Weston's is as far south as you can go on the key before you hit the entrance to Stump Pass Beach State Park, which extends about a mile and a half to the tip of teh key. The park features a walking trail through the swampy woods to the end of the key, along with openings where you can reach the sound to launch a canoe or fish. At the very end of the Key, across the channel is Don Pedro Island, an island of vacations homes only accessible by boat (it's on the list for the future). From the tip of the key you can walk the gulf beach all the way back to Weston's. Along the way are these strange denuded trees angling up in various direction like makeshift abstract sculptures. Of course, this being Florida, the wild world is never too far. The little geckos and crabs scurry away at your approach. The pelicans and the osprey dive for fish. A fellow fishing right off the beach in front of my room landed a little baby shark, probably three feet long. For all Florida's glitter, there is no mistaking that it is veneer over the wild swamp.

Speaking of wild...I did an obstacle race through the swamp. This would be my fourth obstacle race, and probably my worst result. It was a 10k through a the Tippecanoe Wilderness Park near Port Charlotte. Footing was muddy and terrible. The obstacles were tough -- I failed on the monkey bars which is unusual for me. From my first step I was never in the zone; each step was leaden, each obstacle a chore. Still, I finished and got second place in my age group, an outcome indicative of the number of people actually in my age group. Even as I look back I don't know what my problem was. It was a good race setup, if rather disorganized. There was a full meal and entertainment at the end, which was a step up from the usual lukewarm bottled water and stale muffins. Everyone was very friendly. I don't know what went wrong with me. The problem is that every time I have a bad race I worry that the degradation is permanent -- that it is indicative of my long slide into old age. So the start of my trip was a bit of a downer.

But who can stay down when you have the beach and Gulf and so much to explore. I visited Venice, which is lovely in an almost Savannah-GA-moss-covered-trees sort of way. It too has a lovely beach. My other point of exploration was Boca Grande on Gasparilla Island, a very high end place that cost six dollars a bridge toll just to access. It was even higher-end. Obviously very tightly controlled building with the north end filled with condo developments and the south end a State Park. Sandwiched in between is the town of Boca Grande, a quaint place of shops and restaurants. When i say it is very high end, I especially mean the Gasparilla Inn, which is the flagship resort on the island and known haunt of the rich and famous.

Gasparilla and Boca Grande are nice, but they are one of the few places I have been to on the Florida Gulf that I would call uninviting. Parking is difficult and/or expensive; restaurants further from town, where parking is especially sparse, have guards out front to chase people away. (I can't imagine a more soul crushing job that sitting on the asphalt in the baking Florida sun telling people they can't park in your lot.) The atmosphere is very controlled, many of the condo developments are not only gated, but fronted by concrete walls. It all just seems like they are saying, "Fine, you have a right to be on the island, but we're gonna make you pay."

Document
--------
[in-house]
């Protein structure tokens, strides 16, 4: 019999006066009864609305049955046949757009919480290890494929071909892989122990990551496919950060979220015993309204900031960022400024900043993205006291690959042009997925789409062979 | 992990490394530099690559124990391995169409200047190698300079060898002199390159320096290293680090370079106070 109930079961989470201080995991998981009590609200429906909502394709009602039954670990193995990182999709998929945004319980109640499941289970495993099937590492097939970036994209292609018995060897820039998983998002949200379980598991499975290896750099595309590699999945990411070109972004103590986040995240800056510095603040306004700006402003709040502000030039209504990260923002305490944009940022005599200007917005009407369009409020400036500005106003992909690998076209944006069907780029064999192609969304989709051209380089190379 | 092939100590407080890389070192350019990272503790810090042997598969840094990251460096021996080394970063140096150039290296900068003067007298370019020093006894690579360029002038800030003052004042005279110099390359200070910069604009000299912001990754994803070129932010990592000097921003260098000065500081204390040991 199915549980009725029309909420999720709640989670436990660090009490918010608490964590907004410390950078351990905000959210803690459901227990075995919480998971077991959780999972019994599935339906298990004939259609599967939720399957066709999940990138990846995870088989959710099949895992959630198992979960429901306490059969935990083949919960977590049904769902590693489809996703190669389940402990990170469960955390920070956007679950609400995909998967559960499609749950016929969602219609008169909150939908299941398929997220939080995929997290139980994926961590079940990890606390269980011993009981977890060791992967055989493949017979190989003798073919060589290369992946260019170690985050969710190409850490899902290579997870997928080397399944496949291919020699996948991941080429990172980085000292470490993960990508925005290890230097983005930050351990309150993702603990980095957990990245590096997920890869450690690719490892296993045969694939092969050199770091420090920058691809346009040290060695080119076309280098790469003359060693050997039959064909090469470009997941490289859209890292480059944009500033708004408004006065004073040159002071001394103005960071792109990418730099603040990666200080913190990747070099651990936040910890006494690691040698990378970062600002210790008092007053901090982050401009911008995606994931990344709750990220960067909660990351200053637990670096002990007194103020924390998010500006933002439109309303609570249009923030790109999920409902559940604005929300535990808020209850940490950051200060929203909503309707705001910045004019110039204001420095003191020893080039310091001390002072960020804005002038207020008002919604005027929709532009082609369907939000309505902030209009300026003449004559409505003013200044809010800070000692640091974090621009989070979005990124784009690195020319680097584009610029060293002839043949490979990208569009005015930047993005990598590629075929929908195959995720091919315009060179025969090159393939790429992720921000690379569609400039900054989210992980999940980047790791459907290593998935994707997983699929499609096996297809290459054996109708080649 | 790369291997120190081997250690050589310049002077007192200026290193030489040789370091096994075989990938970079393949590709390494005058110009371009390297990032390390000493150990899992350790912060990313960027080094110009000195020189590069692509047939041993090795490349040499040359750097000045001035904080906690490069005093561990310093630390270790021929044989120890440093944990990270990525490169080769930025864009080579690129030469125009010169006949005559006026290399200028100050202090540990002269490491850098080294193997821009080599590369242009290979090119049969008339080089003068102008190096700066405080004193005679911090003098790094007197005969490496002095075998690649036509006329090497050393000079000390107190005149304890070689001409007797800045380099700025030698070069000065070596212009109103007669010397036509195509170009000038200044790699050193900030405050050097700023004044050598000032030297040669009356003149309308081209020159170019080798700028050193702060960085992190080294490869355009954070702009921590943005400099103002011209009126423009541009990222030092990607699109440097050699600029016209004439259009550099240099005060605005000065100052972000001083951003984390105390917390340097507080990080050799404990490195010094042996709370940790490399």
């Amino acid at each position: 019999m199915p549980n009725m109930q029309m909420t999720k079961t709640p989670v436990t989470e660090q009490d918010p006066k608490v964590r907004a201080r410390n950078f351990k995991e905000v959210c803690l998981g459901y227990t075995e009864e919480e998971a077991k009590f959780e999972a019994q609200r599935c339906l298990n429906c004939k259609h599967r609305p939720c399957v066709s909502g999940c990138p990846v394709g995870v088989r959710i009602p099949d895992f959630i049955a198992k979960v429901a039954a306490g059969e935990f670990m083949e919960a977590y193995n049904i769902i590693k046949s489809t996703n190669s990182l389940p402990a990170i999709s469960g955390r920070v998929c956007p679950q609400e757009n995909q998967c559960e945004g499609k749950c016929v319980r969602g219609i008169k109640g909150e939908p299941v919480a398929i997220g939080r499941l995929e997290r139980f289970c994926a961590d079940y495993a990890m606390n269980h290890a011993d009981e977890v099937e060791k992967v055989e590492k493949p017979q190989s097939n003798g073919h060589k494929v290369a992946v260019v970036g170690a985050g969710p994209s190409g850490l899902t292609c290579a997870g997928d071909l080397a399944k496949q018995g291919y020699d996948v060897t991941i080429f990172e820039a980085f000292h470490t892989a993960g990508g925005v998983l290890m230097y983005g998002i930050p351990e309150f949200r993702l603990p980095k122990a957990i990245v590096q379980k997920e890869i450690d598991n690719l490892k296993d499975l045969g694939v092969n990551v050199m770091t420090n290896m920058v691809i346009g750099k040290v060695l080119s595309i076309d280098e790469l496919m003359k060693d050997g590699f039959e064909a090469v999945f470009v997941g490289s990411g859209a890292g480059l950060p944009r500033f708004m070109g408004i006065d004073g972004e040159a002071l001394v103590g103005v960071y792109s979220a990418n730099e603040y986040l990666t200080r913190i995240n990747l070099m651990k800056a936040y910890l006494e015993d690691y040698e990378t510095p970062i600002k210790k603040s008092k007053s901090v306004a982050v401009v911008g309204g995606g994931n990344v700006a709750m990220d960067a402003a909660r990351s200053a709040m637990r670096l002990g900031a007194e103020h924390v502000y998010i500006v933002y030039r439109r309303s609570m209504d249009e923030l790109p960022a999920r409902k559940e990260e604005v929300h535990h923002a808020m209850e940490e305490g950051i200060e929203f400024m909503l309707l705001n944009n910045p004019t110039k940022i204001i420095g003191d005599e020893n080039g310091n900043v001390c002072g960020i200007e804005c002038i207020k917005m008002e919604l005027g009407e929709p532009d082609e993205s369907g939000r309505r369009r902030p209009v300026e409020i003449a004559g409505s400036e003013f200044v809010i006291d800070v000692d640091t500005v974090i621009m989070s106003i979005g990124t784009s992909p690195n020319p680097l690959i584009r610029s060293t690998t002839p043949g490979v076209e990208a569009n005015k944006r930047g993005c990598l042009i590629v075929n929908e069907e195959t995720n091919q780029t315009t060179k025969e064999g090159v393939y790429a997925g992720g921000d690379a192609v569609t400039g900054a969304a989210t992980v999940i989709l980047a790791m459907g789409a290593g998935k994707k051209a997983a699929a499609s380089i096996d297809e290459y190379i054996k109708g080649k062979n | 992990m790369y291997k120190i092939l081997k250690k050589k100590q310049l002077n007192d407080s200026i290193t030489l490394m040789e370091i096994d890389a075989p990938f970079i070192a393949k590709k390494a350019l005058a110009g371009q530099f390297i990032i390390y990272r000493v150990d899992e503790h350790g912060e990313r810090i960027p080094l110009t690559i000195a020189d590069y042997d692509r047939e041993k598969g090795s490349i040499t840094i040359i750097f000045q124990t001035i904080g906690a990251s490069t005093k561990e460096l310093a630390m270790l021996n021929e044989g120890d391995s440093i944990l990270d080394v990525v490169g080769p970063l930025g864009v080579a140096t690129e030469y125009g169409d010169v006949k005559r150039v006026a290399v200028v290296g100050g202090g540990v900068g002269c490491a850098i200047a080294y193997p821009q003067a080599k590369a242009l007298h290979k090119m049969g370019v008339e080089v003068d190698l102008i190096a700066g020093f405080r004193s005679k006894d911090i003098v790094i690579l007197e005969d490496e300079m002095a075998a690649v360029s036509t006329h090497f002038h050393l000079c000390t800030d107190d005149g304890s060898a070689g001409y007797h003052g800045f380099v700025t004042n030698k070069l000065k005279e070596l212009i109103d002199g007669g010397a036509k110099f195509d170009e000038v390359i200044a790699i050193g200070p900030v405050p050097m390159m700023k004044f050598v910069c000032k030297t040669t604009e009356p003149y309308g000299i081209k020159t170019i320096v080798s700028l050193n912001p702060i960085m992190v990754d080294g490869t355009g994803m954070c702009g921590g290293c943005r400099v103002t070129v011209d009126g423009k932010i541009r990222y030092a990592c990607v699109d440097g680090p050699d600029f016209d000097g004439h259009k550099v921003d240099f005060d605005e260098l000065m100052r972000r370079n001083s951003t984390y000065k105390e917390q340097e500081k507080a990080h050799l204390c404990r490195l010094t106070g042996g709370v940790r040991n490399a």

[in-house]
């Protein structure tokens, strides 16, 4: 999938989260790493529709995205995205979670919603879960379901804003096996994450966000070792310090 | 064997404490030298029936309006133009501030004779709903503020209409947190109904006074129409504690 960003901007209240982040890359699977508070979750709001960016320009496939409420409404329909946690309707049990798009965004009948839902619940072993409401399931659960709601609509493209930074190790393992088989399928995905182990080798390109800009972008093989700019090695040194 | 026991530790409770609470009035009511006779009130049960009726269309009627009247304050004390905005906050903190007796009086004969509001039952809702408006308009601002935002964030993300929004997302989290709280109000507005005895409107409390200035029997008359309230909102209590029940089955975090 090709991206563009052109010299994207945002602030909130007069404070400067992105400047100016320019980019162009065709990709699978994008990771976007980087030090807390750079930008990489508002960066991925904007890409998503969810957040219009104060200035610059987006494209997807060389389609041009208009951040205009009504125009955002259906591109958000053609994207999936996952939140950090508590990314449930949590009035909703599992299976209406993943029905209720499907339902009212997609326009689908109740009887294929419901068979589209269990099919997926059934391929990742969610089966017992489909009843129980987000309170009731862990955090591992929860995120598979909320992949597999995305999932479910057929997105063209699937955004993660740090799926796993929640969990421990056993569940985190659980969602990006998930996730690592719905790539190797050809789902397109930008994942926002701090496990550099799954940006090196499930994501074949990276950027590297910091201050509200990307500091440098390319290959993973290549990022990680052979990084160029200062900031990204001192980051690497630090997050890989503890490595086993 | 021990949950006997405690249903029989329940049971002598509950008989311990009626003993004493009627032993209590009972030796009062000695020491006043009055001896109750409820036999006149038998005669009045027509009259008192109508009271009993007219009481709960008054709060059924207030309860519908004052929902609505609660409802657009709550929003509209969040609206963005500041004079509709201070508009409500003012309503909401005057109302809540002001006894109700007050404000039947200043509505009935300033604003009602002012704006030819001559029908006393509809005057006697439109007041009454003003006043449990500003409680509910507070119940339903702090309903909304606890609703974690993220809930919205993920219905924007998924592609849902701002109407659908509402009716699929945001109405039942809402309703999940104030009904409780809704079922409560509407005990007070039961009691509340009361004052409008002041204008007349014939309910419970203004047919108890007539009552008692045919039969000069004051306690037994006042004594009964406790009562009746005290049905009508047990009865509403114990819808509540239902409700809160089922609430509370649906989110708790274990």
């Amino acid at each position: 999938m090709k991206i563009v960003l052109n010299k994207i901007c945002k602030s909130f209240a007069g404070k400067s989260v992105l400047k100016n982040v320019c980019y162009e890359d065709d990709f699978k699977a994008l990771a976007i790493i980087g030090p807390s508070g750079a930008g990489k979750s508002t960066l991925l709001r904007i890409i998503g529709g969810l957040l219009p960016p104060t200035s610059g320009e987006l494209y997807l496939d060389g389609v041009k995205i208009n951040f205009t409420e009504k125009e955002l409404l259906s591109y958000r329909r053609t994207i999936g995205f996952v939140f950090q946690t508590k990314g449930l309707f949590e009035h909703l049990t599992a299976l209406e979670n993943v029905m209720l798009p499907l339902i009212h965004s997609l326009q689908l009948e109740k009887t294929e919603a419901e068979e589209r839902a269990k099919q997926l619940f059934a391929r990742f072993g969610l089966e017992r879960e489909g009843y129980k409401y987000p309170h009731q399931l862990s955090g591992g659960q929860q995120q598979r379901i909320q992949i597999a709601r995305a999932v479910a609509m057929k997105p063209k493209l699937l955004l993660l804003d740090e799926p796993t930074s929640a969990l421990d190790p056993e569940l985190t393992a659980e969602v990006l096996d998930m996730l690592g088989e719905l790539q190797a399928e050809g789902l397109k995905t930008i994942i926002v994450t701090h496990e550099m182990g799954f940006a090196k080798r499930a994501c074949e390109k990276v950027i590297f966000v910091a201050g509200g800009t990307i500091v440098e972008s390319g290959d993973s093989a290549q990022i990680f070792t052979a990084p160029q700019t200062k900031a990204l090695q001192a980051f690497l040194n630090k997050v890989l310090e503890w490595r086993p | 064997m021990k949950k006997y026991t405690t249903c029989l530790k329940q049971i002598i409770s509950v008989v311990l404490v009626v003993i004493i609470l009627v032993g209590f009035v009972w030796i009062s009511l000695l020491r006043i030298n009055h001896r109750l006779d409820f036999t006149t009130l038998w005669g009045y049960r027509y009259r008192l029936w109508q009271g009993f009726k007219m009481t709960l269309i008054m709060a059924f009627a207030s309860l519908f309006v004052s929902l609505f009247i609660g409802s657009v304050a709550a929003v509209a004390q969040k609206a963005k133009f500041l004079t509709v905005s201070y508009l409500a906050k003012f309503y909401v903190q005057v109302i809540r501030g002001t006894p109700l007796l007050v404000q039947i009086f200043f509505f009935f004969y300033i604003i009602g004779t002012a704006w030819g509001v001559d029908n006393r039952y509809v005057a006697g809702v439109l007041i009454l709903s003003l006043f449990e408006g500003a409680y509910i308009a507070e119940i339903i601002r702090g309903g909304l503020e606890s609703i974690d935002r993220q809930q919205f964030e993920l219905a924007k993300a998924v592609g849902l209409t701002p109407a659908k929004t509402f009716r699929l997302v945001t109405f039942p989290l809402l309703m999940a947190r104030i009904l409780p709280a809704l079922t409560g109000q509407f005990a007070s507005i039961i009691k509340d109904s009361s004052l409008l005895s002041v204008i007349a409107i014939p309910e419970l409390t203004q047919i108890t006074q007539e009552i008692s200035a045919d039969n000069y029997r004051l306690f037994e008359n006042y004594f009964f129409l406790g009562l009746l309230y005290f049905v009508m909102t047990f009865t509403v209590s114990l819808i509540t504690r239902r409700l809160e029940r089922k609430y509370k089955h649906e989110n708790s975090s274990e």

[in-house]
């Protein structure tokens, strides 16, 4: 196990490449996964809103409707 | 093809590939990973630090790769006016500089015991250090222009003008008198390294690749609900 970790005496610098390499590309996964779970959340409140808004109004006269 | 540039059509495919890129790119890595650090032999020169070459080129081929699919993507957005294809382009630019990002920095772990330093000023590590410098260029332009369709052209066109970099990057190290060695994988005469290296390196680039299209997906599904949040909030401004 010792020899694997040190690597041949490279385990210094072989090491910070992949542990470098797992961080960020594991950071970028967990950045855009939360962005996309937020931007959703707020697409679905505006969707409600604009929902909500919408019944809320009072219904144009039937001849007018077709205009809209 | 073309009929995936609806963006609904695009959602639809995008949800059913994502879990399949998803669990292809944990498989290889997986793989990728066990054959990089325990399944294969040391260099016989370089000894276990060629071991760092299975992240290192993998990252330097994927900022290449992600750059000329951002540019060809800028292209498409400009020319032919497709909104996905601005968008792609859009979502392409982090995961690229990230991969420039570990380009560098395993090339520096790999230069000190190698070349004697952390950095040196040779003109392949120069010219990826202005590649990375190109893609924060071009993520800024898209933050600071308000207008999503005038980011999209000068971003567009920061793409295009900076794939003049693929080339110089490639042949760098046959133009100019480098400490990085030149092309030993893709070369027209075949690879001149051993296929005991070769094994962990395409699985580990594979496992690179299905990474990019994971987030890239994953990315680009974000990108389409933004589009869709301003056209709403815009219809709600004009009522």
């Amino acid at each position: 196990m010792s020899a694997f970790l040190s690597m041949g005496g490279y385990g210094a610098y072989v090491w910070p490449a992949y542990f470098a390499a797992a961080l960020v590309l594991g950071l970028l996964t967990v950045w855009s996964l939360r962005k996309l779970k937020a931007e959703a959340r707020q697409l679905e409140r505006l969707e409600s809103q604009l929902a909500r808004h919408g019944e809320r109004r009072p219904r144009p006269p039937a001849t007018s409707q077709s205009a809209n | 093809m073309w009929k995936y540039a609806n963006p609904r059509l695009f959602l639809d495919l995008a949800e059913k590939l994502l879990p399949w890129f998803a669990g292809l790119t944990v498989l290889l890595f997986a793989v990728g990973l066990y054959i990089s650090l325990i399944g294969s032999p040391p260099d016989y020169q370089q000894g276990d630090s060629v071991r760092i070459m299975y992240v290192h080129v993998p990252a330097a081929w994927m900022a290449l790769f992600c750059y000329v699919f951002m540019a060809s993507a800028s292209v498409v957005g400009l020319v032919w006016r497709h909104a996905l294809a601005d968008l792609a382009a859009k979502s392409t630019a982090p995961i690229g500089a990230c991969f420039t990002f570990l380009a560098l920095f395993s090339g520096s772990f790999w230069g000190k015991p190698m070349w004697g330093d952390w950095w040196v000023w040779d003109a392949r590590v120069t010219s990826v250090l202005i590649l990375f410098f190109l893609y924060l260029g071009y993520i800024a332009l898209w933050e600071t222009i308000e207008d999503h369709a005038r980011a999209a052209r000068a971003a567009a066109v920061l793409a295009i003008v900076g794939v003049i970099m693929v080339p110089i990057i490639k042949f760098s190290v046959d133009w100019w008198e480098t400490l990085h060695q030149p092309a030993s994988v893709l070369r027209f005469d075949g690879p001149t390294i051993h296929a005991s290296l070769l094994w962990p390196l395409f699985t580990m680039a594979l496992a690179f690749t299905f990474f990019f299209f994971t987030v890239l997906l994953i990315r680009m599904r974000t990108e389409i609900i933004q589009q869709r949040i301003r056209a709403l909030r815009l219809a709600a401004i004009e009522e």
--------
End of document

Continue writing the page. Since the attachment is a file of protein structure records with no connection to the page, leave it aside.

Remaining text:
That, of course, is all mere impression. I'm sure the great mass of people love Gasparilla unconditionally. And a lot of the heavy-handedness is probably due a mass influx of humanity into a confined area especially in the Spring for tarpon season (which is like deer season up north). Come to think of it, my beloved Sanibel and Captiva are little different. Not that it matters anyway because I could never afford to live there. Although I certainly would if the opportunity presented itself, and I would probably come to love it.

Exploring done, no decisions made, other than coming to the realization that a place on the gulf for me probably means a condo in a building as opposed to any kind of house. I would love something beachside -- that would be the dream. My room at Weston's was beachside and there was nothing like the steady gulf breeze to cool me and falling asleep to the sound of the surf. But beachside will mean compromises. I can only file it away for now.

The next step was a couple of night in Sarasota visiting with family. I have spoken of Sarasota many times before. It is a truly great little city. Terrific arts community and surrounded by fun and interesting things to do. Realistically, Siesta key or even Longboat Key would be ideal for me with beach side living but easy access to Sarasota, but expensive doesn't begin to describe it. I remain in discovery mode.